Takeaways: Help students discover the value of aquatic macroinvertebrates as living indicators of water quality. A totally flexible tool that can be adapted for varying time limits, number of students and grade levels.

Speakers

Tara Muenz (Stroud Water Research Center: Avondale, PA)

Friday, July 22
10:40 AM - 11:40 AM
Add to My Agenda

A Cancer Case Study Storyline and Research Lesson

McCormick Place - W196a

Enjoy conversation about our research lesson collaboration with the University of Chicago Comprehensive Cancer Center EYES (Educators and Youth Enjoy Science) teacher research experience.

Takeaways: Authentic teacher research experiences can catalyze students' career interest, authentic classroom inquiry, curriculum development, and relevant professional learning.

Speakers

Steven Rogg (Coherent Learning Design: Lindenhurst, IL), Pamela Wagner (George Westinghouse College Prep: Chicago, IL)

Presenter Materials for this Session:
(Please login with your NSTA account to view the materials)

A Cancer Storyline Slide Deck
A Cancer Storyline Landing Page
Quick access to resources.

Friday, July 22
10:40 AM - 11:40 AM
Add to My Agenda

Exploring STEAM with Transformation

McCormick Place - W192c

Sponsoring Company: Edvotek

Creating colorful transformed bacteria is an unforgettable way to teach the central dogma of molecular biology. Learn how to use transformed bacteria to create bio-art!

Takeaways: Attendees will learn about bacterial transformation and the ways that the technique explores the relationship between genotype and phenotype.

Speakers

Danielle Snowflack (Edvotek Inc.: Washington, DC), Brian Ell (Edvotek Inc.: Washington, DC)

Friday, July 22
10:40 AM - 11:40 AM
Add to My Agenda

TEST Speed Sharing: Creating a Classroom Culture That Supports Equitable Participation

McCormick Place - W183a

Join the members of NSTA as they share how to create a classroom culture that supports equitable participation, and learn how to implement these best practices within your own classroom. A roundtable discussion will follow.

Takeaways: Sharing of ideas on creating a classroom culture that supports equitable participation

Speakers

Kate Soriano (NSTA: Arlington, VA), Kristin Rademaker (NSTA: Arlington, VA), Holly Hereau (NSTA: Arlington, VA)

Presenter Materials for this Session:
(Please login with your NSTA account to view the materials)

https://my.nsta.org/collection/k3k8DzZ6ckE_E

Friday, July 22
11:50 AM - 12:50 PM
Add to My Agenda

Use NASA’s Universe of Learning integrated STEM Learning and Literacy Program (UoL) and its network of informal education partners to learn about the universe

McCormick Place - Exhibit Hall, Poster Session Area, Table 27

The Universe of Learning partnerships provides STEM educators tools, from exoplanet searches and robotic telescopes to image analysis, to implement programs specific to individual audiences.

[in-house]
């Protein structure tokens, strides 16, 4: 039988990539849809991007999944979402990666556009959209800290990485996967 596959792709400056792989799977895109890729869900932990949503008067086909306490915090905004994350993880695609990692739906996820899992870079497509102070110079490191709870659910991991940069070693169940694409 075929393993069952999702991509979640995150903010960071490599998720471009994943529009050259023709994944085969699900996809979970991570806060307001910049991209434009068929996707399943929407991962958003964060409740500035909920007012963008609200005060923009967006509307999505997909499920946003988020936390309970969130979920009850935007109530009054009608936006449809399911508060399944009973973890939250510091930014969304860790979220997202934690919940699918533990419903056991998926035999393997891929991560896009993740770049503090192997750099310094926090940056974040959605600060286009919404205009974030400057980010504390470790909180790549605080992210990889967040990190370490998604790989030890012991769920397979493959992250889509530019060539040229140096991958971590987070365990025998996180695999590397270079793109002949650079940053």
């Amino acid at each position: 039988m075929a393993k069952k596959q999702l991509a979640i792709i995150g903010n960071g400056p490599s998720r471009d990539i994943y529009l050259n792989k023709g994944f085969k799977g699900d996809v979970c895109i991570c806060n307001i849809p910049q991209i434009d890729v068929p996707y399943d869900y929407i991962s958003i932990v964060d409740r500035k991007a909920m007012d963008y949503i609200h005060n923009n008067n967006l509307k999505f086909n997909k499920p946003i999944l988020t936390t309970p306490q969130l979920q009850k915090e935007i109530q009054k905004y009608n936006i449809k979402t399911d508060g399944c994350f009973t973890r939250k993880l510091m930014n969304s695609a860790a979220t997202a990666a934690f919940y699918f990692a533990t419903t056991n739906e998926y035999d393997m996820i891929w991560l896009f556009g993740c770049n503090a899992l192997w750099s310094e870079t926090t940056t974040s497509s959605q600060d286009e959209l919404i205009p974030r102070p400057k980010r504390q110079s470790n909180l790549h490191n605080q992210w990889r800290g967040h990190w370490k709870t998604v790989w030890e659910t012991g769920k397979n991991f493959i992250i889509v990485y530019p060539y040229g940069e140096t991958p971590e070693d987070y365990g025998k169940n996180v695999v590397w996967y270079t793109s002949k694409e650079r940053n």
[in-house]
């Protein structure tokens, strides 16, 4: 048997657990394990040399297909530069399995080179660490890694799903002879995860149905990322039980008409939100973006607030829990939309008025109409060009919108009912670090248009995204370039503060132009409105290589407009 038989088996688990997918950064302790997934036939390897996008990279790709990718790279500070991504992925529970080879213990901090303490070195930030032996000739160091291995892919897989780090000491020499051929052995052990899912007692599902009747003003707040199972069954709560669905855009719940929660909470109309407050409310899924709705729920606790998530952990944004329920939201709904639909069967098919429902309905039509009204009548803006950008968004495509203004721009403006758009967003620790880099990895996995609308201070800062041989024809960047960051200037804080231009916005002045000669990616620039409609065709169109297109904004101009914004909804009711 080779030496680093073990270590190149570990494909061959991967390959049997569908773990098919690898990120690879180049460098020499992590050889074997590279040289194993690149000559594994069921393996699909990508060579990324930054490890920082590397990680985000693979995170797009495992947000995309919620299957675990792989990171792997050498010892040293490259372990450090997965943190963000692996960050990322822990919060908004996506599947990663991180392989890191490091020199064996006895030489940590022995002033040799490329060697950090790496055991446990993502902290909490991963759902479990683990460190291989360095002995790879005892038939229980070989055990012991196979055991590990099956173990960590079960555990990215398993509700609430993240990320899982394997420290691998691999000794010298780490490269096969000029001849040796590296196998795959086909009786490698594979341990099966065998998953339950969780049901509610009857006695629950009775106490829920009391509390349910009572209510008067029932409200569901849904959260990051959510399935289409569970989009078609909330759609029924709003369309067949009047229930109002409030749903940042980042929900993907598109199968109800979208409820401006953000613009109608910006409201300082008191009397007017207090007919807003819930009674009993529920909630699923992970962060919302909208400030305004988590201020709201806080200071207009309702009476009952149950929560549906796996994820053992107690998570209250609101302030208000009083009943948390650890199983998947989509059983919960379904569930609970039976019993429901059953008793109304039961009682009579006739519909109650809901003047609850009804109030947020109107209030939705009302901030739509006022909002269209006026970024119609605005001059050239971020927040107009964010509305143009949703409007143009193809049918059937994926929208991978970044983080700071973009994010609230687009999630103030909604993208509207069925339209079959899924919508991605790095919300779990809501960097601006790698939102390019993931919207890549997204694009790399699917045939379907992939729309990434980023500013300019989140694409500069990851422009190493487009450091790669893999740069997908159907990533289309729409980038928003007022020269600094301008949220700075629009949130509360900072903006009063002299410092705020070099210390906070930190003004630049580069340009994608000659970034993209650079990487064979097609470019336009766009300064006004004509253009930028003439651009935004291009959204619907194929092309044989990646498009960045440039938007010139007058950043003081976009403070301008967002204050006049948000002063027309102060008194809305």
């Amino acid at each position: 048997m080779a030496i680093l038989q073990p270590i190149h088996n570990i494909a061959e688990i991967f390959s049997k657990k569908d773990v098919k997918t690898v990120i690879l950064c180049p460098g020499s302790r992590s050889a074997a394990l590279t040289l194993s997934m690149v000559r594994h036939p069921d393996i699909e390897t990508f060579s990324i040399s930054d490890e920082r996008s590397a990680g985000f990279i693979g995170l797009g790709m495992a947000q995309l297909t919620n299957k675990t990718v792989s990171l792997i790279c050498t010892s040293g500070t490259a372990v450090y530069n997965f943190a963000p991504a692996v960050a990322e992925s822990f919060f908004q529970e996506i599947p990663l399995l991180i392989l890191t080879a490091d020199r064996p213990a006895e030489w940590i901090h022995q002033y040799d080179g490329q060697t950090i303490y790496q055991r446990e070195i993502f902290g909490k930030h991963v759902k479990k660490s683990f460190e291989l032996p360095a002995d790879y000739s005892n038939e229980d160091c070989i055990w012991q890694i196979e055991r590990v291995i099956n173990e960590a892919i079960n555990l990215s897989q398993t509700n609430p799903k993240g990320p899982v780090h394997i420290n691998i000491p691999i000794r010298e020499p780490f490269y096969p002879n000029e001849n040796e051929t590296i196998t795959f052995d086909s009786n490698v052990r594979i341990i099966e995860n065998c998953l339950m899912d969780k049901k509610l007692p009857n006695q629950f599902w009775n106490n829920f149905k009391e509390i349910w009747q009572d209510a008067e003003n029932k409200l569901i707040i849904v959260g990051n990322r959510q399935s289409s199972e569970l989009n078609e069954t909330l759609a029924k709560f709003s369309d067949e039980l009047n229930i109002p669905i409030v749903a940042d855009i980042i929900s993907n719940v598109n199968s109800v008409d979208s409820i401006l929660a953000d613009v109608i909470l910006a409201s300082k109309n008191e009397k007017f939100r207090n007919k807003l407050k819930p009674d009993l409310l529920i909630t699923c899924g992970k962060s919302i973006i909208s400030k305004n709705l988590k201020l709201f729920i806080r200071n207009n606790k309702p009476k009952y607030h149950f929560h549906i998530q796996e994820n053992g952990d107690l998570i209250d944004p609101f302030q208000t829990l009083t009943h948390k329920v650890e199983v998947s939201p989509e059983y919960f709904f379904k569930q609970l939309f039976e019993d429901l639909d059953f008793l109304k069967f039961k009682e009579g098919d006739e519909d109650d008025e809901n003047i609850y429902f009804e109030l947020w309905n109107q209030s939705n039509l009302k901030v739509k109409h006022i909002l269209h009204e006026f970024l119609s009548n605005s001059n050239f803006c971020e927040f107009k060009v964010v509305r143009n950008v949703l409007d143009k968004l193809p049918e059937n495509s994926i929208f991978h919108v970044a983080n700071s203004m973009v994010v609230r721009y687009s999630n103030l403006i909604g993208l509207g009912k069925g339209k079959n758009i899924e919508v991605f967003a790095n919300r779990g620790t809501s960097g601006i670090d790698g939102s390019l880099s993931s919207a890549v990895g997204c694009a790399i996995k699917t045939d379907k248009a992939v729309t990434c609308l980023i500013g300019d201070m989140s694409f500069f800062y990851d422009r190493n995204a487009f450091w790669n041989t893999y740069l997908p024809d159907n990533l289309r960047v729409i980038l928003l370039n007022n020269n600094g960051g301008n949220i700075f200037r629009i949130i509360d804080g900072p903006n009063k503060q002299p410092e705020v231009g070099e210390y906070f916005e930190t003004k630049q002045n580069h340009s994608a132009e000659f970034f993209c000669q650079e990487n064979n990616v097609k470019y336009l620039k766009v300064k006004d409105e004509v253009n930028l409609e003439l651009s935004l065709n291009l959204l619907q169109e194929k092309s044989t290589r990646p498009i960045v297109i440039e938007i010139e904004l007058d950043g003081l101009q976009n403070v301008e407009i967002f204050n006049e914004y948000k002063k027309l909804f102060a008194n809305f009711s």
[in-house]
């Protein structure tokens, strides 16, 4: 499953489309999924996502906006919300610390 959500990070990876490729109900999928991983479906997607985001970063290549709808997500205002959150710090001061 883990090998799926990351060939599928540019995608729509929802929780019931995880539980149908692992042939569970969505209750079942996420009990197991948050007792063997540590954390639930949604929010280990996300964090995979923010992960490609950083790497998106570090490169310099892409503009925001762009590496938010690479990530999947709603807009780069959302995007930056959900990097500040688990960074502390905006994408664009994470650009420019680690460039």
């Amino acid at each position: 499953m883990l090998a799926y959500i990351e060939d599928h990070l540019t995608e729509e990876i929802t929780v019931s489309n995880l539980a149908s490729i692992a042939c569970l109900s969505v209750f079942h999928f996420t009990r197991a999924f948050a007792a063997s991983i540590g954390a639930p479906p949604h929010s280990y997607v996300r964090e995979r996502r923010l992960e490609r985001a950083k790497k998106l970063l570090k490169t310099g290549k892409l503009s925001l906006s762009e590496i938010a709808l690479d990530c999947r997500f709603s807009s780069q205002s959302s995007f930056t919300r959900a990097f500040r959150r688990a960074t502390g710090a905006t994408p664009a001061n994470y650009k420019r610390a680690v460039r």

Takeaways: NASA’s UoL STEM program partnerships provide a wide range of free materials, projects and interactive activities that can easily be incorporated into any educational setting.

Speakers

Donna Young (NASA/NSO/UoL Program Manager: Laughlin, NV)

Presenter Materials for this Session:
(Please login with your NSTA account to view the materials)

UoL NASA NSO Poster.pdf
NASA's Universe of Learning Astrophysics STEM Outreach Program
National Science Olympiad

Friday, July 22
11:50 AM - 12:50 PM
Add to My Agenda

Global Conversations: International Film Festival and Share-a-thon

McCormick Place - Exhibit Hall, Poster Session Area, Table 21

In this self-directed session, you will be able to: Interact with educators in face-to-face poster presentations; Watch short video submissions from educators around the world; and Participate in hands-on/minds-on, takeaway learning experiences.

Takeaways: Science education occurs everywhere on this planet. We can get ideas and best practices from collegues around the world.

Speakers

Alison Betz Seymour (Science Teacher: Winchester, 0)

Friday, July 22
11:50 AM - 12:50 PM
Add to My Agenda

The creation of case studies as a pedagogical tool to drive research interest

McCormick Place - Exhibit Hall, Poster Session Area, Table 1

The creation of case studies utilized teaching and learning techniques to facilitate undergraduate research projects. Students reflected on a real problem they had encountered and explored possible solution/s from an interdisciplinary perspective.

Takeaways: The instructors functioned as facilitators fostering the learners' self-directed and self-regulated competencies.

Speakers

Nalini Broadbelt (Massachusetts College of Pharmacy and Health Sciences: Boston, MA), Michelle Young (Massachusetts College of Pharmacy and Health Sciences: Boston, MA)